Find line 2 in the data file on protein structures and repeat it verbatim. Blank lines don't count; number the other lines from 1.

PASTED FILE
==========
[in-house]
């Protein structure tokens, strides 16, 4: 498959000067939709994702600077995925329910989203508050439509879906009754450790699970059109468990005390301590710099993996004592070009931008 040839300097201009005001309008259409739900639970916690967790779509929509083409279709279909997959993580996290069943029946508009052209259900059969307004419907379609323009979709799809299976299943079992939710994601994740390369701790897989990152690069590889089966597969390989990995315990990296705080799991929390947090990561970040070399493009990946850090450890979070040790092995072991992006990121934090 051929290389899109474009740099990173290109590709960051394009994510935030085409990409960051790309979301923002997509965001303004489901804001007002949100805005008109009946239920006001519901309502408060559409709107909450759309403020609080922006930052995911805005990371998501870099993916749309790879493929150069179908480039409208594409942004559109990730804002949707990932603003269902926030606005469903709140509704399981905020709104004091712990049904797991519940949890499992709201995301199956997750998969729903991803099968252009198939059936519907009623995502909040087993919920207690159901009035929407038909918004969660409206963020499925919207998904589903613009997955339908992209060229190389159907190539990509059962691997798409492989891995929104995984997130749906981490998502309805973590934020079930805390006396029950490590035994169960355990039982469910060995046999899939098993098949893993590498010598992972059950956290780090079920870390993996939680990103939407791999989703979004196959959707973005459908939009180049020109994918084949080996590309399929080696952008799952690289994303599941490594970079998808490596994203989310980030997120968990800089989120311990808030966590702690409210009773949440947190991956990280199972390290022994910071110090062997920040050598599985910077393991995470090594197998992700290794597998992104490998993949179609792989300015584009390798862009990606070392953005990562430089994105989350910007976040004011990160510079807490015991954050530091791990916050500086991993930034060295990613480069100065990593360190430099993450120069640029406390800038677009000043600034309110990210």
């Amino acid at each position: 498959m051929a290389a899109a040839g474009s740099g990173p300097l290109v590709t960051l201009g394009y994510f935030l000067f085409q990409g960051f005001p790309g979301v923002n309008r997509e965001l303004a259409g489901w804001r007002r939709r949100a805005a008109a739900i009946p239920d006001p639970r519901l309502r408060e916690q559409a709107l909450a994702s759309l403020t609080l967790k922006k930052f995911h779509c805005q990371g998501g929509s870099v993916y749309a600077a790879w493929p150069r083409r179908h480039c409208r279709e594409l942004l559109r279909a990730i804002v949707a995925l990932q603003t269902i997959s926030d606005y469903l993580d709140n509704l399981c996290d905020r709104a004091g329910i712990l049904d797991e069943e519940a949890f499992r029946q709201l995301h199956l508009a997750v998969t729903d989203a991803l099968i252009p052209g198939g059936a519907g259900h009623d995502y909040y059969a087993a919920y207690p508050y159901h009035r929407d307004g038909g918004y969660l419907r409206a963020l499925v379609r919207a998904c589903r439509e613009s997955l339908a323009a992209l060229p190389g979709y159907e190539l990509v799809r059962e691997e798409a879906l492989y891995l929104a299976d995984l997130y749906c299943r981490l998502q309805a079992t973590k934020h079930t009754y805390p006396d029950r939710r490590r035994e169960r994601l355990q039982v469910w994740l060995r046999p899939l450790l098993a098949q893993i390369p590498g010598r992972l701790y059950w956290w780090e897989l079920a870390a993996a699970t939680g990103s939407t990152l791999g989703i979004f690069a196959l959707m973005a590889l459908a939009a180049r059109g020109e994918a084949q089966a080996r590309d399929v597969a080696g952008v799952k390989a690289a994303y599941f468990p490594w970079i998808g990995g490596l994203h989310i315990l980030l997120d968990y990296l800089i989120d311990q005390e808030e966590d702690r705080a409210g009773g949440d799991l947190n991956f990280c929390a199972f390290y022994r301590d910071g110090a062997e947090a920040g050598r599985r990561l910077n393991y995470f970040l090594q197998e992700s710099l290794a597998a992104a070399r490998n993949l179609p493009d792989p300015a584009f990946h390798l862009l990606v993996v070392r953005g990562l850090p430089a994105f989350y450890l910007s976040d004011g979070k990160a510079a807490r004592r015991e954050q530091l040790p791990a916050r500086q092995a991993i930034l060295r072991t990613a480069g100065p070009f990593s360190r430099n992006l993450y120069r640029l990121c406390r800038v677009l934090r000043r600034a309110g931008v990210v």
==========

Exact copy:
């Protein structure tokens, strides 16, 4: 498959000067939709994702600077995925329910989203508050439509879906009754450790699970059109468990005390301590710099993996004592070009931008 040839300097201009005001309008259409739900639970916690967790779509929509083409279709279909997959993580996290069943029946508009052209259900059969307004419907379609323009979709799809299976299943079992939710994601994740390369701790897989990152690069590889089966597969390989990995315990990296705080799991929390947090990561970040070399493009990946850090450890979070040790092995072991992006990121934090 051929290389899109474009740099990173290109590709960051394009994510935030085409990409960051790309979301923002997509965001303004489901804001007002949100805005008109009946239920006001519901309502408060559409709107909450759309403020609080922006930052995911805005990371998501870099993916749309790879493929150069179908480039409208594409942004559109990730804002949707990932603003269902926030606005469903709140509704399981905020709104004091712990049904797991519940949890499992709201995301199956997750998969729903991803099968252009198939059936519907009623995502909040087993919920207690159901009035929407038909918004969660409206963020499925919207998904589903613009997955339908992209060229190389159907190539990509059962691997798409492989891995929104995984997130749906981490998502309805973590934020079930805390006396029950490590035994169960355990039982469910060995046999899939098993098949893993590498010598992972059950956290780090079920870390993996939680990103939407791999989703979004196959959707973005459908939009180049020109994918084949080996590309399929080696952008799952690289994303599941490594970079998808490596994203989310980030997120968990800089989120311990808030966590702690409210009773949440947190991956990280199972390290022994910071110090062997920040050598599985910077393991995470090594197998992700290794597998992104490998993949179609792989300015584009390798862009990606070392953005990562430089994105989350910007976040004011990160510079807490015991954050530091791990916050500086991993930034060295990613480069100065990593360190430099993450120069640029406390800038677009000043600034309110990210």